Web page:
Lonely Planet Writer

Why you should head to the beaches and countryside in Thailand in October and steer clear of Bangkok

October in Thailand sees the end of the rainy season and usually heralds the start of the country’s tourist influx. The famous Thai welcome to visitors will still be there,  but this year tourists are being advised to stay away from Bangkok for certain dates in October, during the cremation of the late King.

Wat Benchamabophit Dusitvanaram is a Buddhist temple in the Dusit district of Bangkok.
Thailand’s travel warning isn’t mandatory and will apply only to Bangkok. Image by kittikorn nimitpara

The country’s tourism minister Kobkarn Wattanavrangul has issued an official Thai travel advisory for 25-29 October 2017, suggesting visitors should aim to be at beaches and other destinations in the north and south of the country instead of Bangkok. October 26 is the day of the ceremony itself and has been declared a national holiday.

Thailand still welcomes tourists for all activities as well as conferences and seminars which will continue as usual” she told the Nation. “However to avoid traffic congestion during the royal cremation period in late October foreign tourists should travel outside of the capital if possible.”

Certain tourist attractions that are near the cremation site will also be closed for the week and festivals will also be cancelled as a mark of respect. Further specific information will be released closer to the time to allow visitors to plan their visit accordingly and will include alternative recommendations for activities.

Work is underway for the royal cremation in Bangkok
Thai official painters work on a deity sculpture which will be used to decorate the royal crematorium for the late Thai King Bhumibol Adulyadej’s cremation ceremony.
Photo by Anusak Laowilas/NurPhoto via Getty Images)

The advisory is not mandatory and tourists will still be allowed explore Bangkok during this time period if they choose, but they should expect delays. In addition, they are requested to dress appropriately and behave politely during this period.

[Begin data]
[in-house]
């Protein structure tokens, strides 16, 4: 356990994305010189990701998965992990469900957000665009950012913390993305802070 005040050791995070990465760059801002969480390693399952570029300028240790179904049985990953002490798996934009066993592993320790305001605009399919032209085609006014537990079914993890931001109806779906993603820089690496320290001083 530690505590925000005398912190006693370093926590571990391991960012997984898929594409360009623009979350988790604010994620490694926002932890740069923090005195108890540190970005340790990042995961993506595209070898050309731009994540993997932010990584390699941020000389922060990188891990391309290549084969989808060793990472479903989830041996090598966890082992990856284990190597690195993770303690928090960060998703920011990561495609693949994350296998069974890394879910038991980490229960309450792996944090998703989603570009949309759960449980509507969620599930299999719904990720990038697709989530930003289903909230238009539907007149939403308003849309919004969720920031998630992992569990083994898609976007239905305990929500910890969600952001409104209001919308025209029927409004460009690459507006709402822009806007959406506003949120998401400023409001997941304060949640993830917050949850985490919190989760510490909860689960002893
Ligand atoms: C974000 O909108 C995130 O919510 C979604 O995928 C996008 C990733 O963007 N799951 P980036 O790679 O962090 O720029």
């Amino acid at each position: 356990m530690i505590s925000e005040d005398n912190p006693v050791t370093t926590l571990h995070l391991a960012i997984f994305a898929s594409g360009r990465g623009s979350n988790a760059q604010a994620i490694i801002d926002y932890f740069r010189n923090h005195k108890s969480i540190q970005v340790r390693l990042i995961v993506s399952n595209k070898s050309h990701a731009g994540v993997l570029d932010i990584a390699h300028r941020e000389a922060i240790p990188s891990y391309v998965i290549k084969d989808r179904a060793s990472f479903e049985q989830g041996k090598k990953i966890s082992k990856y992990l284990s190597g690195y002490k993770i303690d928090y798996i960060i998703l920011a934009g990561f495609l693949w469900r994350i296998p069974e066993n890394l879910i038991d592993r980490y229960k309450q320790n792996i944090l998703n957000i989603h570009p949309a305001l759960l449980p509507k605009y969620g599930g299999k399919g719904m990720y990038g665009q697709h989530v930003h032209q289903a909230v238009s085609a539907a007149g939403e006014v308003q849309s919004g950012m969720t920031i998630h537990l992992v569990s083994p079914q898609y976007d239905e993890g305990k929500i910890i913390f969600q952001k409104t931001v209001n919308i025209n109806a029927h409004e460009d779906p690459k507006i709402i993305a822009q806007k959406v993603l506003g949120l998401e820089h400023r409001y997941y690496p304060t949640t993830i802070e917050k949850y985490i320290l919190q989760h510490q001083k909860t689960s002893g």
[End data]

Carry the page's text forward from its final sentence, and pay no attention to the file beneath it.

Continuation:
Why is the Thai monarchy so popular?

When King Bhumibol Adulyadej died last October, the streets of Thailand virtually shut down in mourning. The late monarch’s popularity was undeniable. Having reigned for six decades, he was seen as a reassuring figure as the country underwent huge economic and political upheaval. He also made a huge effort during the early years of his reign to travel the nation, often meeting the very poorest people in rural areas.

Thailand's lake King Bhumibol Adulyadej and Queen Sirikitin 2006. Photo by Pool-Getty images
Thailand’s lake King Bhumibol Adulyadej and Queen Sirikitin 2006. Photo by Pool-Getty images

A genuine, public affection for the late king is obvious throughout Thailand, but there are also strict laws in place which make it illegal to insult, defame or threaten members of the royal family. The laws are the strictest in the world and punishment can be up to fifteen years imprisonment. In a famously relaxed country, travellers are always warned to avoid any criticism of the monarchy while in Thailand.

The new King Vajiralongkorn has been in power since December and so far, appears to have failed to capture the public’s imagination like his father. He has passed new laws which allow him to spend more time abroad and appoint a regent in his place for periods of time, as well as strengthened the power of the monarchy.